As a fuzzy tool, Psychographics are useful as are any data that helps us understand to whom we're trying to market. In that context, the precise meaning of any demographic or Psychographic measure is not as important as the picture of the consumer which, together, help us elaborate in our minds.
Next Response: Shawn Berry <sberry(at)> (7)
Psychographics, the real driver in consumer marketing today, is about what activities people do. It is all about lifestyle, and what people do with their disposable income. Demographics can only be a starting point, when targeting potential customers.
Psychographics sifts out buying behavior, and can be done easily by an ad, direct mail, or marketing pro. Not everyone who makes $50k and lives in zip code 12345, will even want to buy your product. The key is to find the same people who have the same buying behavior- after using demographic techniques. Marketers must look at what motivates their targets - their values, behaviors, and beliefs.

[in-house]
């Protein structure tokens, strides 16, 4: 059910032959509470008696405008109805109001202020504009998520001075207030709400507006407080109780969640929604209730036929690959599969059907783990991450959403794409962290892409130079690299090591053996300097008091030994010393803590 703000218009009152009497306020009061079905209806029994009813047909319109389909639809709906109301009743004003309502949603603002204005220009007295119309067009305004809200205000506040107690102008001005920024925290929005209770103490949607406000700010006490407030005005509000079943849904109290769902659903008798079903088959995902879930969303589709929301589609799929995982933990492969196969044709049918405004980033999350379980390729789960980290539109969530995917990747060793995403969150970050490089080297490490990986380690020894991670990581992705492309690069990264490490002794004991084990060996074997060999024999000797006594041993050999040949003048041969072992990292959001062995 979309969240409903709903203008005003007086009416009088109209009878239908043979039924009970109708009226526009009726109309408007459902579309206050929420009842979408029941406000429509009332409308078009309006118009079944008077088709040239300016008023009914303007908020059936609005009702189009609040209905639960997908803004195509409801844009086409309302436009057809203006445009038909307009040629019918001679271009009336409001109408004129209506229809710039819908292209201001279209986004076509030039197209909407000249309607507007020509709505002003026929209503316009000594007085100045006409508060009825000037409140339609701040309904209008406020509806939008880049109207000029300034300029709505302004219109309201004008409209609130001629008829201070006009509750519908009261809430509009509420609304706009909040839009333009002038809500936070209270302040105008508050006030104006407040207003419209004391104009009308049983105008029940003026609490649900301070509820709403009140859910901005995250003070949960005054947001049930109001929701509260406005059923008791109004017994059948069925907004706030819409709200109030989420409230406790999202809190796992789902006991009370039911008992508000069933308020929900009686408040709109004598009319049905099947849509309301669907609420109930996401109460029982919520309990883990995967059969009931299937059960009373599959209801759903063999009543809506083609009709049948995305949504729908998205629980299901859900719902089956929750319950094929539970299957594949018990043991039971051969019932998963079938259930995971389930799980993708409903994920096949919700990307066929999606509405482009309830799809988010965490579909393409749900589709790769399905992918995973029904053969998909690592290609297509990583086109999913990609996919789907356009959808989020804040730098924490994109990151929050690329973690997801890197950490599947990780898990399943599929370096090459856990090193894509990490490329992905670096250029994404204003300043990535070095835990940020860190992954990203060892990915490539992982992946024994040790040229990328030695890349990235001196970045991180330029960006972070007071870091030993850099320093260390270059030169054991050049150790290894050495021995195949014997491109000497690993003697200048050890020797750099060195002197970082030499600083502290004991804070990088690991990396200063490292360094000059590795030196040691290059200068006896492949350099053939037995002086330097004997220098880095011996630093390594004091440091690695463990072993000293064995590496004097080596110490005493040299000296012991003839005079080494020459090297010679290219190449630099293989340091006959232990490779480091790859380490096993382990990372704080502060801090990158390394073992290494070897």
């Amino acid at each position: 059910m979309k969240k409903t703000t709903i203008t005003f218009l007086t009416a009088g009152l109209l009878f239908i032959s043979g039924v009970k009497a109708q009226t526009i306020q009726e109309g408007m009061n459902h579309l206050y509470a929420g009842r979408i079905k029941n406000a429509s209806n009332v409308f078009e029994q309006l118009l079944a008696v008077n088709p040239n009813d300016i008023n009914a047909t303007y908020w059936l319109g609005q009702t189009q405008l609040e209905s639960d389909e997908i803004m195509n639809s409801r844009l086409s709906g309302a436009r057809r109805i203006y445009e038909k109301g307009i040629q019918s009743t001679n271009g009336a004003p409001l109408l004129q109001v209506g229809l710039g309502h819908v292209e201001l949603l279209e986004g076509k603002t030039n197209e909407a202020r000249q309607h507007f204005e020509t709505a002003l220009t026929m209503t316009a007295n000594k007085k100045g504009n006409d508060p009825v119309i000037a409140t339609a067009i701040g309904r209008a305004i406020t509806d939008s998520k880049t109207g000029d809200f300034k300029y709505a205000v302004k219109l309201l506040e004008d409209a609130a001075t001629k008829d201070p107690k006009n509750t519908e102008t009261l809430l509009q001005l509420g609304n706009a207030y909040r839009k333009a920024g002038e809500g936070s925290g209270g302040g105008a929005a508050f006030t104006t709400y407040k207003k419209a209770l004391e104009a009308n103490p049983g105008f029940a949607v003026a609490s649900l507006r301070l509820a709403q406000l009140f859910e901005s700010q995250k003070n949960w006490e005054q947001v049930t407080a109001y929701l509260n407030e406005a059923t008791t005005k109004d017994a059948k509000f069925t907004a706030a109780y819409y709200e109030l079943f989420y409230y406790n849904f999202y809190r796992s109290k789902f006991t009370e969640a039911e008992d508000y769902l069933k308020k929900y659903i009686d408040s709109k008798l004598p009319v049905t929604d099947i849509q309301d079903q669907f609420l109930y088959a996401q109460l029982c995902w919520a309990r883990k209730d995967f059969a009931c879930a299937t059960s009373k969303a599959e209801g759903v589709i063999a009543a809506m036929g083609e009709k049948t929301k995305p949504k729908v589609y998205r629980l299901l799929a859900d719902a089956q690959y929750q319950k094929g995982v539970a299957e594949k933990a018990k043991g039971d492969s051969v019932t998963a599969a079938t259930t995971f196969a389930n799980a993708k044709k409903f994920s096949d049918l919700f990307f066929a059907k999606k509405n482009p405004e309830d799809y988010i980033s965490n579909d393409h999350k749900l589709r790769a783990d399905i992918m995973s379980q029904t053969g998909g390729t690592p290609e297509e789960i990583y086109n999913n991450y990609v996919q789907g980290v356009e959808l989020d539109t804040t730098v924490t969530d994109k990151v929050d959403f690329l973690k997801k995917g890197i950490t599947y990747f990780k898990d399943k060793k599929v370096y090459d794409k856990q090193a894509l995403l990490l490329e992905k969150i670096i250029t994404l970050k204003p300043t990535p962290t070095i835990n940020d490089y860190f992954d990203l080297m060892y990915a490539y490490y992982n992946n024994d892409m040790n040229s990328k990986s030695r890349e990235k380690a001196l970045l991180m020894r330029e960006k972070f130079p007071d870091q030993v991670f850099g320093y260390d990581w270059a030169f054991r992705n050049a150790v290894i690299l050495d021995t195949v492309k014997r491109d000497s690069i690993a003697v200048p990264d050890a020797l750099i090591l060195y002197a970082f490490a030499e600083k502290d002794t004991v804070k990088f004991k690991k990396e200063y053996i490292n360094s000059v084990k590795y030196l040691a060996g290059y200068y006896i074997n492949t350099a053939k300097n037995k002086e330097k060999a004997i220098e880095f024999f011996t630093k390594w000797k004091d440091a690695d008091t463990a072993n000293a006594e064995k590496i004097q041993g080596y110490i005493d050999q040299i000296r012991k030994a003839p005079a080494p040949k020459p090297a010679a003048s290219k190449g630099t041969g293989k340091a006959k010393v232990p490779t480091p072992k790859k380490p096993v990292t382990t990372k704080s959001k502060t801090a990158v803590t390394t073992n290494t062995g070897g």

So, Take a trip down to any library and find the Cole's directory, and see how your neighborhood rates.....Also, look up some information on VALS, to get a better idea of how we are all being
targeted by others.
Moderator’s Comments. Psychographics vs demographics has been discussed often, both on- and off-line. Some folks believe "Psychographics" is an outdated and overused term. Then there are real-world retailers who understand their customers, and are able to use technology to capitalize on that knowledge to increase business and keep customers satisfied.